I’ve just returned from Riyadh, Saudi Arabia where both the Saudi FDA and the Ministry of Health are embroiled in the current MERS (coronavirus ) crisis.
It’s already cost the Minister of Health his job and many citizens are questioning the ability of the government to protect their wellbeing. It’s also an international news story that does not reflect well on the Kingdom.
Another reason to reexamine the state of overall health preparedness – and not only in Saudi Arabia.
A good place to start is with a serious conversation on 21st century pharmacovigilance. Let’s start with definitions.
According to the WHO, “Pharmacovigilance is defined as the science and activities relating to the detection, assessment, understanding and prevention of adverse effects or any other drug-related problem.”
Okay as far as it goes. But this is a very 20th century perspective. Perhaps a more progressive view comes from our regulatory cousins at the MHRA, “Assessing the risks and benefits of medicines in order to determine what action, if any, is necessary to improve their safe use.”
The significant difference is that most regulatory officials still view PV through the lens of adverse events. The MHRA definition, however, broadens the conversation to include safe use. That’s 21st century pharmacovigilance.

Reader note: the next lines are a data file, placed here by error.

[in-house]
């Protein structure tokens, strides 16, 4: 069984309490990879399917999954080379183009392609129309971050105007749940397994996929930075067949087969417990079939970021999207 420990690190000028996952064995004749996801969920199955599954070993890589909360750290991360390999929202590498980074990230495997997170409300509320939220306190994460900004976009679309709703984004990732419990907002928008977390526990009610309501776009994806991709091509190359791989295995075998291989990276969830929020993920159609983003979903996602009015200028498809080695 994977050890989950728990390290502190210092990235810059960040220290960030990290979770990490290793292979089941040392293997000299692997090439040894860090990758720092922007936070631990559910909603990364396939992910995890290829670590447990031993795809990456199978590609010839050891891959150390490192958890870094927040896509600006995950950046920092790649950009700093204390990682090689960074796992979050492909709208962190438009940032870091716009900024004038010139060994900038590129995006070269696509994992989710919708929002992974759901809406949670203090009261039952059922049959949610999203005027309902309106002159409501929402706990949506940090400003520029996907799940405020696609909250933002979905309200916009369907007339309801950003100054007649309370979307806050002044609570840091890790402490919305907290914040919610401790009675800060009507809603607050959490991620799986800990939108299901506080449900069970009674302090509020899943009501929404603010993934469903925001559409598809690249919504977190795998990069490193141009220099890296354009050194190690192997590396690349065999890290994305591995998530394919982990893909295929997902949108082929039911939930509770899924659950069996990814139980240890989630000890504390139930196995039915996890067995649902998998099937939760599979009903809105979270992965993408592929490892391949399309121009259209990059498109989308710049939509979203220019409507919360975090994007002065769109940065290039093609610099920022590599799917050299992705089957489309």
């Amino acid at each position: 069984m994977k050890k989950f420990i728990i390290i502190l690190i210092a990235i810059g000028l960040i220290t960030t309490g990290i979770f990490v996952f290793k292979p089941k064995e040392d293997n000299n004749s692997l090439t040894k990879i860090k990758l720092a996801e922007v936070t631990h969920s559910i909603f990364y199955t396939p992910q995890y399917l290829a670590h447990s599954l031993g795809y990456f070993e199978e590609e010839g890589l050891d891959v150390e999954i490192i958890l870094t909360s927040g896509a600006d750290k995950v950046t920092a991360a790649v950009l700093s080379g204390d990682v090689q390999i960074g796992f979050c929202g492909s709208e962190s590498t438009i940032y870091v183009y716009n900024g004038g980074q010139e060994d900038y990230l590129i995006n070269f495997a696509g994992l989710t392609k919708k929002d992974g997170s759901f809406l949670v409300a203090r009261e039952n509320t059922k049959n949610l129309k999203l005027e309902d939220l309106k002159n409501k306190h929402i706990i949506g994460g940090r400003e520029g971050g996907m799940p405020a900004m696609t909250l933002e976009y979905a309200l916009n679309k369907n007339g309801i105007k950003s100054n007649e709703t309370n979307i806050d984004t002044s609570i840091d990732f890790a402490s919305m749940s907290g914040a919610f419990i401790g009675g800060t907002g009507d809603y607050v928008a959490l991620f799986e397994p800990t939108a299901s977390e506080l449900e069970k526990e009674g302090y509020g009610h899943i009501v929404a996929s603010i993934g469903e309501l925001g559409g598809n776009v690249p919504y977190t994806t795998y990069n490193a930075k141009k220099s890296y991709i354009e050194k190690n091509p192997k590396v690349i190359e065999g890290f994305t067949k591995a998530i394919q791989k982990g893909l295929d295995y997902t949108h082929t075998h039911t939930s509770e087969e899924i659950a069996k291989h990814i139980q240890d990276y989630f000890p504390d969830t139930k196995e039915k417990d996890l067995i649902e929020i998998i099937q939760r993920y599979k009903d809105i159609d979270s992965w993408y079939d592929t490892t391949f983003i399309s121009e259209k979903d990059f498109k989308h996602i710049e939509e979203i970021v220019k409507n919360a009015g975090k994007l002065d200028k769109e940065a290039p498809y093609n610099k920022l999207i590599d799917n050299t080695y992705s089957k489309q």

What does this have to do with the coronavirus?
It speaks to the need of public health officials to be both the guardians of the public health as well as the watchmen. And that takes more than vigilance – it takes resources. It also takes a village – a public health village – comprised not just of public officials, but physicians, nurses, pharmacists, hospitalists, patients, and caregivers.
And it’s got to be more than MedWatch.
How much sooner could the coronavirus been identified and dealt with if the Saudi Ministry of Health had a more robust mechanism for post-market surveillance that went beyond adverse events?
But it’s not just the Saudis.
The FDA is establishing an Office of Pharmaceutical Quality to improve the agency’s scrutiny of brand-name, generic and over-the-counter drugs, CDER Director, Dr. Janet Woodcock said at the Bloomberg health-care summit. The FDA is talking with the industry to develop data that may signal which manufacturing plants are straying from standards and need inspection, she said.
The agency now collects such information only during inspections. The thrust of the effort would be to head off potential concerns before the agency wields penalties such as banning products from troubled factories. “We want to use leading indicators. These people aren’t in trouble yet but they could be.”
Forewarned is Forearmed.